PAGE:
My son was a biter. And sad but true he was a biter who wasn't intending to hurt anyone but WOW biting is so offensive to people. And the fact that your daughter was being restrained by a sub is going to be important. Why didn't she call in the conselor who knows your daughter?

    I think that it is such an important time for you that it is difficult to feel confident that this process is going to bare fruit. It is annoying to me, and I do not know you or your child, that something ALWAYS has to happen to get these tests!

    And it is rough to have to put on your big mommy pants and be the adult when it feels really ackward. For me, anyway.

    What is important, though is that this is what is and it is in your childs best interest that you have as much evidenced based support as will give her access to this oppertunity.
    My son was both disrupted by the others in the class just because they were there AND disruptive to the class. Teaching is a very demanding proformance art as it is...and now they are having to really streach. It is improtant. they need what they need as well.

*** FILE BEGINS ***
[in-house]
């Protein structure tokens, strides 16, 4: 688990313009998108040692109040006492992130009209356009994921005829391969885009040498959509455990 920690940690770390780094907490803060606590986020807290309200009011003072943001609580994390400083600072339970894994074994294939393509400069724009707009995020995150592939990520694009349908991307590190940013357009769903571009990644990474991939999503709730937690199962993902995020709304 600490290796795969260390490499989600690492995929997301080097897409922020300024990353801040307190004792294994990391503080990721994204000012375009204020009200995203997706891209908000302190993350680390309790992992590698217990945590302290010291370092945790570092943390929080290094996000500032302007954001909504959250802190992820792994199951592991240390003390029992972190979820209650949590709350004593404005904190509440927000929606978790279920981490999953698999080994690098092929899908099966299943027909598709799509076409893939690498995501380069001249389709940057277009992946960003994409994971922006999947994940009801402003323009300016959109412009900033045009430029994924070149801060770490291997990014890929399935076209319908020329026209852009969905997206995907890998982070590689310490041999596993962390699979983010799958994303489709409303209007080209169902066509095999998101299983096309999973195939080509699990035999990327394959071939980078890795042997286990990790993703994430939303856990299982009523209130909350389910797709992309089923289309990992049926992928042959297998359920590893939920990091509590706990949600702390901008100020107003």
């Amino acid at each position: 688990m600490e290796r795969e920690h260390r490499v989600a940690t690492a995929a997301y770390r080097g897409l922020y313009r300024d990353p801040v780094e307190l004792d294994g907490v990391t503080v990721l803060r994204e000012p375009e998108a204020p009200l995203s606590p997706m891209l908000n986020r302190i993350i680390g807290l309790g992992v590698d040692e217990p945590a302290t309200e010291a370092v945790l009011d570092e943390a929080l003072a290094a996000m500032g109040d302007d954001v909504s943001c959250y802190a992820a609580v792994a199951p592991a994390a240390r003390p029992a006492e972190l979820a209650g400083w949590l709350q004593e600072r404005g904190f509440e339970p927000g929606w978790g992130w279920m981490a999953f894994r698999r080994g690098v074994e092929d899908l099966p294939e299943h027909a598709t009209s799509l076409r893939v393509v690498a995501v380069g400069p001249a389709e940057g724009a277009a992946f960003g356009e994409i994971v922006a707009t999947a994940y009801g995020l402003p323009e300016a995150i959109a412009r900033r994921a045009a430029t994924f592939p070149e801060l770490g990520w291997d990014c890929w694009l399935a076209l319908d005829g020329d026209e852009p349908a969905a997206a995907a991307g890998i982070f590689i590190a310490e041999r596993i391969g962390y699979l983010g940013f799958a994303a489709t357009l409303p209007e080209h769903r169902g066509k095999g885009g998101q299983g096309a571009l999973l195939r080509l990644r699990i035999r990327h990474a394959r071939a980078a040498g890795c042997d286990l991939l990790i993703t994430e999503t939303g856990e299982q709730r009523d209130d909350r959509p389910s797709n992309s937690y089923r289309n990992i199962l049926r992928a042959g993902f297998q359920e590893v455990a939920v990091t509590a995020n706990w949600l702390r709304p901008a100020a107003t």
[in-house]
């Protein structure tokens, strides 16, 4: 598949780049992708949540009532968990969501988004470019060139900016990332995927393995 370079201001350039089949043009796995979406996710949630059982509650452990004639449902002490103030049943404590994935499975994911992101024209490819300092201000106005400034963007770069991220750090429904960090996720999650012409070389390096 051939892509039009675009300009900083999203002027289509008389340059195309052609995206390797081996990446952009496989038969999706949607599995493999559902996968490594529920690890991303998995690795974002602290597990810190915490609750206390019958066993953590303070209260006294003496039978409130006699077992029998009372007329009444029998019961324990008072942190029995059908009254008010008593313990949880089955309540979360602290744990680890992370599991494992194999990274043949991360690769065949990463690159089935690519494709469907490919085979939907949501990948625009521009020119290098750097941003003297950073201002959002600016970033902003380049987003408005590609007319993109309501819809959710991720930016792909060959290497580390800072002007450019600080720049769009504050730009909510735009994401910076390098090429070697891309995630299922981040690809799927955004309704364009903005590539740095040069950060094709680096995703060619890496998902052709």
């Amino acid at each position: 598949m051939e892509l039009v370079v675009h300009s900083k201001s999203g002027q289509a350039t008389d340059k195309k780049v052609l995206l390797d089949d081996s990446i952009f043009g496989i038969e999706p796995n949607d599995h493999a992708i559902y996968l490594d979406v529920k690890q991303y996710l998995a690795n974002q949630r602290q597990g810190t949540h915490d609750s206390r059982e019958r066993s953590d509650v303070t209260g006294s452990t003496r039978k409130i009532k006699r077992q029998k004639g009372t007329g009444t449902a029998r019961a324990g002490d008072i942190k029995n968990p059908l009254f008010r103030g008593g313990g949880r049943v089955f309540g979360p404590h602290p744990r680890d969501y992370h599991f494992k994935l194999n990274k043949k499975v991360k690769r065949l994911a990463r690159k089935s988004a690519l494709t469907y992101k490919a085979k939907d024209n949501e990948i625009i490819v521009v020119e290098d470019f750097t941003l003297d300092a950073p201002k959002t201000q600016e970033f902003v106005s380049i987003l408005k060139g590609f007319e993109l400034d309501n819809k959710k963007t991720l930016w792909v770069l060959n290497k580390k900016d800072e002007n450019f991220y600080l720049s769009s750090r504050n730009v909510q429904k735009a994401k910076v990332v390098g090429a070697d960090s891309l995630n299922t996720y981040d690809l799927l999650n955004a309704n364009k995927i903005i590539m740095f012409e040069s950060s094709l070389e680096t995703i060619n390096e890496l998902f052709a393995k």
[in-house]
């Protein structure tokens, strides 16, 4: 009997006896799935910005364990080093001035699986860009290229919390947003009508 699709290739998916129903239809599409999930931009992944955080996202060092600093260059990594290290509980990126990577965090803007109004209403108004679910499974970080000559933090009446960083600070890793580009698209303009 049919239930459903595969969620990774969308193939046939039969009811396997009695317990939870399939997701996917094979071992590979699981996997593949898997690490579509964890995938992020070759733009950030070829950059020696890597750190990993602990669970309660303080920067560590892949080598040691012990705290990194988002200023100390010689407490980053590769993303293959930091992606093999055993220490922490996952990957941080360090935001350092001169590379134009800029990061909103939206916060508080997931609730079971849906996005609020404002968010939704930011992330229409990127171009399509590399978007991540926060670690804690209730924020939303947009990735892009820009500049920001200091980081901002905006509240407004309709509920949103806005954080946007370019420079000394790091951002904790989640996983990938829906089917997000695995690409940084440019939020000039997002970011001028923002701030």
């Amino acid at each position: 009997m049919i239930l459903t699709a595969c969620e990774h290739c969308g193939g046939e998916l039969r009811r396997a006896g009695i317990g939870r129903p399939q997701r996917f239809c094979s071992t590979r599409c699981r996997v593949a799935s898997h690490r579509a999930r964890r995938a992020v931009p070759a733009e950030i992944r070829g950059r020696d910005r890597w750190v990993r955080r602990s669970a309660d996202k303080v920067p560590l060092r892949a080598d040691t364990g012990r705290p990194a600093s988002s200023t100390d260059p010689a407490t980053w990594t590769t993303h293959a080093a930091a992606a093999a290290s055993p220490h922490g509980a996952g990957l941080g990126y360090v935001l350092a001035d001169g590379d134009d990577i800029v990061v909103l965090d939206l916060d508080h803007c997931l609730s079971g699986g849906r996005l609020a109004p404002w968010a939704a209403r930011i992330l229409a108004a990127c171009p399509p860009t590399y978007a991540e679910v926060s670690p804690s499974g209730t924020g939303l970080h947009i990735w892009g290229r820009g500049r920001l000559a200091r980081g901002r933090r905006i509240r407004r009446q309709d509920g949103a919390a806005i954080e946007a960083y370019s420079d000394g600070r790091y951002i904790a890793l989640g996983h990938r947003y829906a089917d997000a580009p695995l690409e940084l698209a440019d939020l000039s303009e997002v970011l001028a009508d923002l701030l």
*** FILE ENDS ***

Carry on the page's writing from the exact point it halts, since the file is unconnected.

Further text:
The thing is where the tendency is toward frustration in learner for any reason it is like adding an extra layer on top of everything else that just slows progress and makes the effort so much more challenging.
    Once you have the support in her IEP(and hopefully the effective behavor helps that work for her) maybe the NEXT time their is a sub the rule will include who that works well with her that she knows will be "in charge" of your learner.
    It just sounds like a trapped situation for that one...all these things and then someone who is not known AND UPSET.
    For my son it worked out because great people were involved. But not everyone was and some were just so unprepared to the needs because for some they just do not get it.
    It would be nice if they would just step asside. FEss up "I can not do this" instead of pretend that it is the child. Some people do not jell. Some just need time to get aquainted and even though they are like interplanetary visitors to each other they manage to 'get' the other.
    And maybe you are not feeling more certain because they need to regain your confidenc. THE SCHOOL needs to meet the needs of the students. Not visa versa.
    The days of claiming johnny doesn''t want to read...are over.